Tasmania has seen its biggest public sector protests in decades, but the union responsible says action will now take a more subtle form.

The Tasmanian Public Sector Union has indicated it will now undertake a “work to rule” campaign, where workers will do their job to the letter but no further.

The industrial action will include taking all meal breaks and claiming all overtime.

The union says it does not currently have any plans for stop-work meetings, despite the State Government’s plans to shed more than 800 jobs this financial year.

It is expected to loudly publicise the job cuts as they occur.

The big rally late last week stretched across three centres, with 1,000 public servants turning out in Hobart, the largest site.

Education sector workers were particularly incensed, with the looming threat to cut 266 positions.

Public schools were empty following a Government decision to close them on the day teachers were striking.

Reports say about 55,000 children had no class to go to, forcing parents to either take a day off work or find rushed arrangements.

The various public sector unions have now presented Labor leader Bryan Green with a letter to table in Parliament.

The missive says members endorsed a 12-month wage freeze on two conditions:

“Firstly, the Government must guarantee that all savings delivered through the wage freeze are used to reduce the number of public sector jobs that are cut,” it states.

“This will require the wage freeze to be transparently costed.

“Secondly, the Government must agree that the wage freeze is implemented through consent applications to the Tasmanian Industrial Commission.”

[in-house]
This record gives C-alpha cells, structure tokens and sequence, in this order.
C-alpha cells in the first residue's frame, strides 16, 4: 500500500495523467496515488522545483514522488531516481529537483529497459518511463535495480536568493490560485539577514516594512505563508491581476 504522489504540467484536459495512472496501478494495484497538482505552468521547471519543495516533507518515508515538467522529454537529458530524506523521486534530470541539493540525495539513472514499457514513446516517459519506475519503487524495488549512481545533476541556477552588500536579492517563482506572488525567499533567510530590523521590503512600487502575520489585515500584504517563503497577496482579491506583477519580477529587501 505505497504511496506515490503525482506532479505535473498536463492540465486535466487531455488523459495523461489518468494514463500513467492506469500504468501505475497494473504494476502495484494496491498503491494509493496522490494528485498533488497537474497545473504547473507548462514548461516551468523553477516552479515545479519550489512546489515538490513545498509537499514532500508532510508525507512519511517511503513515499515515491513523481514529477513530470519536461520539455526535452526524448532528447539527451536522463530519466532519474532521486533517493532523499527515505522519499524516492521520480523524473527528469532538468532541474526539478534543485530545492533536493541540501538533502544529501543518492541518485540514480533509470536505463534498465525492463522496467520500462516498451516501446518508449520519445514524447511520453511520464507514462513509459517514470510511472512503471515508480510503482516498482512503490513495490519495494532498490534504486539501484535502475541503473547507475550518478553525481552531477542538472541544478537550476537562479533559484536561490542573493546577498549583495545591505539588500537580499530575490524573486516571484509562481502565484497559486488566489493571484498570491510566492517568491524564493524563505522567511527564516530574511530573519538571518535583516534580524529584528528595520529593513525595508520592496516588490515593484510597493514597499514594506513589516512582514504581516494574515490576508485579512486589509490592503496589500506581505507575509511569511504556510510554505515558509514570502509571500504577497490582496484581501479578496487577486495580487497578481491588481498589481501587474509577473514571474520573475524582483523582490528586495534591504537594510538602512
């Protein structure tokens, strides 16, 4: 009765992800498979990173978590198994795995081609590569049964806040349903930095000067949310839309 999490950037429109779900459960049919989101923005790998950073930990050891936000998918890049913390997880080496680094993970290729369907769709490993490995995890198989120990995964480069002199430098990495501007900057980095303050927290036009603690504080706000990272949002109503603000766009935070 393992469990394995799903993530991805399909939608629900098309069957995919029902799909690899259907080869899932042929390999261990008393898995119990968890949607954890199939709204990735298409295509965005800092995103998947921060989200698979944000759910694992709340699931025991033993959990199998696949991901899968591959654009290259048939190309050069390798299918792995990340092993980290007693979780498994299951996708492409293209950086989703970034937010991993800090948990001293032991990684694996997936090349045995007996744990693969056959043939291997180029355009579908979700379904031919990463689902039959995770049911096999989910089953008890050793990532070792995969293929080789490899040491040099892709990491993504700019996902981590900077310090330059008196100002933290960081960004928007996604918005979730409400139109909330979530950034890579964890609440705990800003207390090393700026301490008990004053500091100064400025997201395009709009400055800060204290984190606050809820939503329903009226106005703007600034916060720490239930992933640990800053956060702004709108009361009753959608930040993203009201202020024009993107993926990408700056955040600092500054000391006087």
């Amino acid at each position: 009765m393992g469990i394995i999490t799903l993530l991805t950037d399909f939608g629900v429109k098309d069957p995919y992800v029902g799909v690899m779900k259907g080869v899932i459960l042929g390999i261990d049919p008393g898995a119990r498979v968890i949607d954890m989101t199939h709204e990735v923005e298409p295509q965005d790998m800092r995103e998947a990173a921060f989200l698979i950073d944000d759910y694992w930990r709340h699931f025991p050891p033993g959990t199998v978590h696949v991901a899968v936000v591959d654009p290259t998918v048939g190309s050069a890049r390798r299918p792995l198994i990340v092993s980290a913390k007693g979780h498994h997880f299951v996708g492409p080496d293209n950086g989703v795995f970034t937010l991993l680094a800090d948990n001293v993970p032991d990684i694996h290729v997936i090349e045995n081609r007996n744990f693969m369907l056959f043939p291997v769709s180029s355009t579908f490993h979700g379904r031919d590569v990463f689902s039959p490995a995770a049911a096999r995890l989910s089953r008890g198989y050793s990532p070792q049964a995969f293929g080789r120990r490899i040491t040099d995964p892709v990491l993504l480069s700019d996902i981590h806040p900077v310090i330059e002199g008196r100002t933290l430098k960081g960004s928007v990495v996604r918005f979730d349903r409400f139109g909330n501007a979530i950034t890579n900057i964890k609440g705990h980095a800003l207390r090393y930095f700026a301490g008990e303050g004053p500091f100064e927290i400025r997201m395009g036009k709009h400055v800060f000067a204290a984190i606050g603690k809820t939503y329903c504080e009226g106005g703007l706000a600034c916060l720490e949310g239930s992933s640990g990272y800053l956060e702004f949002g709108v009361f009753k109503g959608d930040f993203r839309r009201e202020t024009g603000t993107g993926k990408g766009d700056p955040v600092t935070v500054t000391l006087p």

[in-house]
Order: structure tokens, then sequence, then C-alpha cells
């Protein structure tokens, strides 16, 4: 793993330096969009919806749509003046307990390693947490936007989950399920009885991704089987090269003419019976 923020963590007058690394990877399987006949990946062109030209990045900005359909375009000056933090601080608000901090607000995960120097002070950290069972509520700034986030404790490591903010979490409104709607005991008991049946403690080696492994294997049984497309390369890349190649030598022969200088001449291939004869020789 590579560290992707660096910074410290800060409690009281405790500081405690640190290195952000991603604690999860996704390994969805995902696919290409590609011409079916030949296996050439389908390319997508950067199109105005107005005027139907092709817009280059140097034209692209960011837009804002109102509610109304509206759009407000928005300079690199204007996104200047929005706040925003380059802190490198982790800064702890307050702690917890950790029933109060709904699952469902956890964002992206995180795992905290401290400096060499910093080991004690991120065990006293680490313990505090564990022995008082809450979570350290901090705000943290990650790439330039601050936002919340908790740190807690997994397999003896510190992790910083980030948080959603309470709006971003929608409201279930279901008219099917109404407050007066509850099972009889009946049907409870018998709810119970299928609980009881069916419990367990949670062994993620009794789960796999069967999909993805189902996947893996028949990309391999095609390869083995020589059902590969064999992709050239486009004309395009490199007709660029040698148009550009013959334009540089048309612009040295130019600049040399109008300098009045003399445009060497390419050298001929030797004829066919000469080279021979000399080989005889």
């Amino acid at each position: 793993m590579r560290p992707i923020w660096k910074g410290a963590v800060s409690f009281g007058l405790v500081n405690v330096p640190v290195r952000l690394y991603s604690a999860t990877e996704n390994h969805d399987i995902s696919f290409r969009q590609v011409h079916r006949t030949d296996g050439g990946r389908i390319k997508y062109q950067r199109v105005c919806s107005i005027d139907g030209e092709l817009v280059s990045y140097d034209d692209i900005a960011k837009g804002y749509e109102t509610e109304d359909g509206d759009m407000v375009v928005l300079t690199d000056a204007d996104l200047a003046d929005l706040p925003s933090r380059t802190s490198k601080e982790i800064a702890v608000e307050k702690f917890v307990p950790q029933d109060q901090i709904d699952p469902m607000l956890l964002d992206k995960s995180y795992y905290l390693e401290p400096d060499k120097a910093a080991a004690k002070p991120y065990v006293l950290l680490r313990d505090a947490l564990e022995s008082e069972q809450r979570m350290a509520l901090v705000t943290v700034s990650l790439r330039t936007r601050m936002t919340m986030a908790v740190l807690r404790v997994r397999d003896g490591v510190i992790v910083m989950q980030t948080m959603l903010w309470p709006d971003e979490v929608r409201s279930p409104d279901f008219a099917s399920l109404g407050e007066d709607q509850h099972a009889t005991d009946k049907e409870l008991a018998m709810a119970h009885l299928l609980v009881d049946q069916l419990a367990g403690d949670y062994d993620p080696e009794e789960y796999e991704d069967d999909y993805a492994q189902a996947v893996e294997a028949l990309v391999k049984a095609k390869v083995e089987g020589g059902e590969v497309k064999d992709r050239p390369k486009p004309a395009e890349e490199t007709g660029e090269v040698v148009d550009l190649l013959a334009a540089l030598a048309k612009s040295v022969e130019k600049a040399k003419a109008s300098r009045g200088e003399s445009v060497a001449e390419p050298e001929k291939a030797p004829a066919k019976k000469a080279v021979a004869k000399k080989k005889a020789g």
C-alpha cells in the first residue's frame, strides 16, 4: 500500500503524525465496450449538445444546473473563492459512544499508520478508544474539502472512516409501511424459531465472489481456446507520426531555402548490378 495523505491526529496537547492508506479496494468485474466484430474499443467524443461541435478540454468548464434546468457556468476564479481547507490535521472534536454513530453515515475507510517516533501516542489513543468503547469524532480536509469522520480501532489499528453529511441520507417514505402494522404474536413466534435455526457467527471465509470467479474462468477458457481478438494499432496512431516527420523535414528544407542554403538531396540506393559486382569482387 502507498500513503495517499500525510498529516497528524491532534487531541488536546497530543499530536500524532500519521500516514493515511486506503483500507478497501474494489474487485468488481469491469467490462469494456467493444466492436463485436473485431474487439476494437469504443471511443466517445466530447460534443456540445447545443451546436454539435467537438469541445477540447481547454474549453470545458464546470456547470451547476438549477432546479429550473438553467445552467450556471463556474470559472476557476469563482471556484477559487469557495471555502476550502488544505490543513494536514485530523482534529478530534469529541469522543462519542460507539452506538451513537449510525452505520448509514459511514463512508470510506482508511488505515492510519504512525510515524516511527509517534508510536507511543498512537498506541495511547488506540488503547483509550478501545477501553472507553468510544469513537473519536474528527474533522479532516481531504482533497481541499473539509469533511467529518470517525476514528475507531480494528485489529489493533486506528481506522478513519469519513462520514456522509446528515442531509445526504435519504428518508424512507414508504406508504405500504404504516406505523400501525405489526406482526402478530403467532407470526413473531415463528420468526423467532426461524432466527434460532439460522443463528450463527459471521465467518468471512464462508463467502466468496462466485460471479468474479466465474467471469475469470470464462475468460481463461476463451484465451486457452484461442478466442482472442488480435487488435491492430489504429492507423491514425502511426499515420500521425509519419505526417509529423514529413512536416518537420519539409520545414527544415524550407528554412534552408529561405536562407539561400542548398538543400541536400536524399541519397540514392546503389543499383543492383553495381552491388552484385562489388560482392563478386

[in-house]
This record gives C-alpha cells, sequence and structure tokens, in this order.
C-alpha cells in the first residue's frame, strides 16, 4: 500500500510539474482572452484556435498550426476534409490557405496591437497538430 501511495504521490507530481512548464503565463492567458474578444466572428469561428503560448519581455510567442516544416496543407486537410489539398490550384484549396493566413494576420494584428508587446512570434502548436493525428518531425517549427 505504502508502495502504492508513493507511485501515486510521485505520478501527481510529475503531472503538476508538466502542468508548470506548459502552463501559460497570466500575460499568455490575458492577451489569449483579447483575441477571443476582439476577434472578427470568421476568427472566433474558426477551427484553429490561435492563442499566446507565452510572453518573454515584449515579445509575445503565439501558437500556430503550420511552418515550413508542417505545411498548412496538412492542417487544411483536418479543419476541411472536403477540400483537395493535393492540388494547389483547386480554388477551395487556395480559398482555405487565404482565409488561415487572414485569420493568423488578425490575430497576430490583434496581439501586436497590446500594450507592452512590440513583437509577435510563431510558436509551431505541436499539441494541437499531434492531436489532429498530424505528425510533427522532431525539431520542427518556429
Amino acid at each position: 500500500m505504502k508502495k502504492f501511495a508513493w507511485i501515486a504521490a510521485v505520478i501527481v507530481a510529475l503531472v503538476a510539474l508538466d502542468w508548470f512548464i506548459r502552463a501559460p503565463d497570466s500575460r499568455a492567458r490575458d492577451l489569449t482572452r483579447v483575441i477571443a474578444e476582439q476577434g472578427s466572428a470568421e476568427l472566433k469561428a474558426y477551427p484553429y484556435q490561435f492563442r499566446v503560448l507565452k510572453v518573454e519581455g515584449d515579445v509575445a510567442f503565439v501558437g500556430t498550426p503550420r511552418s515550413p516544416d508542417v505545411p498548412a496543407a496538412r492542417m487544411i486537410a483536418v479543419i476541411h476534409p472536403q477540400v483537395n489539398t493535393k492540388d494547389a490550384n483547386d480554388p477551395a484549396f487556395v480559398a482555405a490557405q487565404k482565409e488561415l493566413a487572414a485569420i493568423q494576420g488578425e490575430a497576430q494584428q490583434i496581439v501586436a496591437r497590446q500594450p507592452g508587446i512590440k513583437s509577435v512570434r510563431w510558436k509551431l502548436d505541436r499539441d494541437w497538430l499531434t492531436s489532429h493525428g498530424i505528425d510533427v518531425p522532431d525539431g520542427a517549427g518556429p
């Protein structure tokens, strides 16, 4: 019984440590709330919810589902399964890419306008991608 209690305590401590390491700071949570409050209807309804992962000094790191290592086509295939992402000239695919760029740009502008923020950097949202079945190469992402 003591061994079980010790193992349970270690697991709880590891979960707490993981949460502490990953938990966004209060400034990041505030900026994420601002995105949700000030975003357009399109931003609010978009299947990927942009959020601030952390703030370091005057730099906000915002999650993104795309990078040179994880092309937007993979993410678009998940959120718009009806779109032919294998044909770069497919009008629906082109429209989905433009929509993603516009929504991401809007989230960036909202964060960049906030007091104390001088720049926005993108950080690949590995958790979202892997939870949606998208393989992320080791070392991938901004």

The State Government has responded through an alleged $30,000 worth of advertisements in local newspapers.

The message included 10 “facts” about the dispute.

These points have been disputed by Greens leader Kim Booth.

“The purported fact number five and I quote 'the unions chose, chose a pay rise rather than a pay freeze' is false and a deliberate nasty misrepresentation of the facts,” he told the ABC.

But Premier Will Hodgman said the ads were right, and a pay freeze is off the table.

“We proposed a pay freeze that would have averted the need for schools to be shut, for a strike to occur but that was opposed by the union movement and that was opposed by Labor and the Greens,” he said.

A subsequent Question Time session saw numerous Labor MPs thrown out amid fiery debate on the issue.

“A pay freeze was rejected ...the alternative pay freeze would not have allowed us to fix the budget mess,” the Premier said, defending the use of newspaper ads to talk to staff.

He also pointed out that the former Labor government attempted deeper public sector cuts in 2011.

The Tasmanian Government still plans to shed 861 full-time positions from the public service by July.